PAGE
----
As you see, I don't do well when reminded that other people have what I had wanted for myself. Not literally - I didn't want my friend's fiance, nor would I have liked to gestate and raise Dov's fifth child - but when I see others living experiences I've dreamt of, and been denied, I lose it.

I need not to. I want to be able to acknowledge others' happiness, congratulate them sincerely, and then continue to enjoy the blessings that have been bestowed upon me. I'm well aware that the world isn't fair; in fact, this has generally worked in my favour. But I'm still paralyzed, unable to move into the realm of counting my blessings and falling back on them when fate seems to be thumbing its nose at me. I need to watch Kali climb the jungle gym and laugh with her without lamenting the fact that I'm not also holding a newborn. I need to revel in Mr. December's love (and, dare I say, passion?) without feeling that our relationship is incomplete because we're not well on our way to having four children by age 35.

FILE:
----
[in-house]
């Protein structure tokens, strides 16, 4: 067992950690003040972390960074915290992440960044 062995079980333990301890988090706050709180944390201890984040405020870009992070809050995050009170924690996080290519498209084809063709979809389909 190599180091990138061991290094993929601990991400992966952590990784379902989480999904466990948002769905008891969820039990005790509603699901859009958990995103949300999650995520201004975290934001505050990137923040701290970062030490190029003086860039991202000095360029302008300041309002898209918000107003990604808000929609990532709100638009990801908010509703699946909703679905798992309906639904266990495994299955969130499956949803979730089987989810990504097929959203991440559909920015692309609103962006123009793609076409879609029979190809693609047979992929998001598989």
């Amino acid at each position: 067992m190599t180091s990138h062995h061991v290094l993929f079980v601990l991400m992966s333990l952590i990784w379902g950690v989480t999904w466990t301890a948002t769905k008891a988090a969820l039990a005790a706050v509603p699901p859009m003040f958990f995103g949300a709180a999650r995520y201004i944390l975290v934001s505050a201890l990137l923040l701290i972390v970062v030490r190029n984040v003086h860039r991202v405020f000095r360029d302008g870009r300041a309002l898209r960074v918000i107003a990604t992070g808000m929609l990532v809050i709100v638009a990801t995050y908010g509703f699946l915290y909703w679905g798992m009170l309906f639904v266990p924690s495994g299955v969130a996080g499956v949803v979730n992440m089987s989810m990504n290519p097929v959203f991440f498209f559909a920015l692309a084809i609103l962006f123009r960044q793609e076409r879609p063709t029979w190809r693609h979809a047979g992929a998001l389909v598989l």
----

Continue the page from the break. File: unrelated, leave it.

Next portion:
I know that sometimes I will be sad, and sometimes I will feel incomplete. But my goal for this year is that those feelings not be set off by other people's happy news. I need to kick envy to the curb.

Tuesday, September 22, 2009

It begins...

The so-called "second wave" has begun.

Tonight I received an email. Our friend sent around a photo of her daughter (who is about six months younger than Kali) wearing a bib that read: "I'm going to be a big sister!"

This can only be the first of many such announcements; most of our friends have kids around Kali's age (but really, they're all younger) and all of them have admitted to wanting more children.

This friend's second child will be almost precisely two years younger than their first. That's the spacing I always idealized... that particular dream died for me when my April cycle didn't work out.

I wonder how many more such announcements I'll have to smile my way through before I get pregnant again. I wonder whether it will always hurt like this.

Monday, September 21, 2009

Not for me.

There are fabulous stories floating around the blogosphere. Stories about BFNs on pee sticks all the way to 17 dpo. Stories of wonky cycles miraculously ending in pregnancy. Stories of infertiles who unexpectedly conceive baby #2 from sex! in their own bed! after thinking it impossible. I suppose those stories come true for some people.